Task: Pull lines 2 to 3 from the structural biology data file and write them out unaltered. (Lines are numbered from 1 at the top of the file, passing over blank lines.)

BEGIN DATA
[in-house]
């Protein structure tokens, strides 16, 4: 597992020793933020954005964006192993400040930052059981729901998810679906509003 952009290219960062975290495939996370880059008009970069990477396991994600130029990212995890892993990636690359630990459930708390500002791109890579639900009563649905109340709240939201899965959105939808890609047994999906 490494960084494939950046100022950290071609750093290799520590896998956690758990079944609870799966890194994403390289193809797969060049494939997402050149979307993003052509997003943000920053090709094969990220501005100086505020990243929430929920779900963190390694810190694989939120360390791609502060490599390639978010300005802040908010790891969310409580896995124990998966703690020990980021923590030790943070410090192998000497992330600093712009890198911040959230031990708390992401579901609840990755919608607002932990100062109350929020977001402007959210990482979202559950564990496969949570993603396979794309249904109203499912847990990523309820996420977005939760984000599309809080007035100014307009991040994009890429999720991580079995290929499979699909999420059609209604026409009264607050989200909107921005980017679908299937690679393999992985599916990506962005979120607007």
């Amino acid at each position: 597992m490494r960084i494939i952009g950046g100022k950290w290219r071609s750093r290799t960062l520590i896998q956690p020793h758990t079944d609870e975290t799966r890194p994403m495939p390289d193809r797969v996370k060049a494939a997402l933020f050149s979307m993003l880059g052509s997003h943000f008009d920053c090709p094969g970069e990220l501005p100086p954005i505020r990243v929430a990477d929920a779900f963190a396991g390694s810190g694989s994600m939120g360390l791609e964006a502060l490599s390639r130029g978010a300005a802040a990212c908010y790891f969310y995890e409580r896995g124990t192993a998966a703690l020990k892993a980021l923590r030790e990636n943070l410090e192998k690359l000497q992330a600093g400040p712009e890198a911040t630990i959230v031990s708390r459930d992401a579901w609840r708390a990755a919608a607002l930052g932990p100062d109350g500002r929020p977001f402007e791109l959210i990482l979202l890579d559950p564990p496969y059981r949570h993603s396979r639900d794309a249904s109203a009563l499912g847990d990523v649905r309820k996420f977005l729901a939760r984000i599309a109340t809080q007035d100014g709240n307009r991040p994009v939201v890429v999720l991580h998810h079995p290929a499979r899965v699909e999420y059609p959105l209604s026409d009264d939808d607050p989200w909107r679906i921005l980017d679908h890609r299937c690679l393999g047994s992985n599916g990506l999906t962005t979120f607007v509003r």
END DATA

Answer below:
């Protein structure tokens, strides 16, 4: 597992020793933020954005964006192993400040930052059981729901998810679906509003 952009290219960062975290495939996370880059008009970069990477396991994600130029990212995890892993990636690359630990459930708390500002791109890579639900009563649905109340709240939201899965959105939808890609047994999906 490494960084494939950046100022950290071609750093290799520590896998956690758990079944609870799966890194994403390289193809797969060049494939997402050149979307993003052509997003943000920053090709094969990220501005100086505020990243929430929920779900963190390694810190694989939120360390791609502060490599390639978010300005802040908010790891969310409580896995124990998966703690020990980021923590030790943070410090192998000497992330600093712009890198911040959230031990708390992401579901609840990755919608607002932990100062109350929020977001402007959210990482979202559950564990496969949570993603396979794309249904109203499912847990990523309820996420977005939760984000599309809080007035100014307009991040994009890429999720991580079995290929499979699909999420059609209604026409009264607050989200909107921005980017679908299937690679393999992985599916990506962005979120607007």
């Amino acid at each position: 597992m490494r960084i494939i952009g950046g100022k950290w290219r071609s750093r290799t960062l520590i896998q956690p020793h758990t079944d609870e975290t799966r890194p994403m495939p390289d193809r797969v996370k060049a494939a997402l933020f050149s979307m993003l880059g052509s997003h943000f008009d920053c090709p094969g970069e990220l501005p100086p954005i505020r990243v929430a990477d929920a779900f963190a396991g390694s810190g694989s994600m939120g360390l791609e964006a502060l490599s390639r130029g978010a300005a802040a990212c908010y790891f969310y995890e409580r896995g124990t192993a998966a703690l020990k892993a980021l923590r030790e990636n943070l410090e192998k690359l000497q992330a600093g400040p712009e890198a911040t630990i959230v031990s708390r459930d992401a579901w609840r708390a990755a919608a607002l930052g932990p100062d109350g500002r929020p977001f402007e791109l959210i990482l979202l890579d559950p564990p496969y059981r949570h993603s396979r639900d794309a249904s109203a009563l499912g847990d990523v649905r309820k996420f977005l729901a939760r984000i599309a109340t809080q007035d100014g709240n307009r991040p994009v939201v890429v999720l991580h998810h079995p290929a499979r899965v699909e999420y059609p959105l209604s026409d009264d939808d607050p989200w909107r679906i921005l980017d679908h890609r299937c690679l393999g047994s992985n599916g990506l999906t962005t979120f607007v509003r």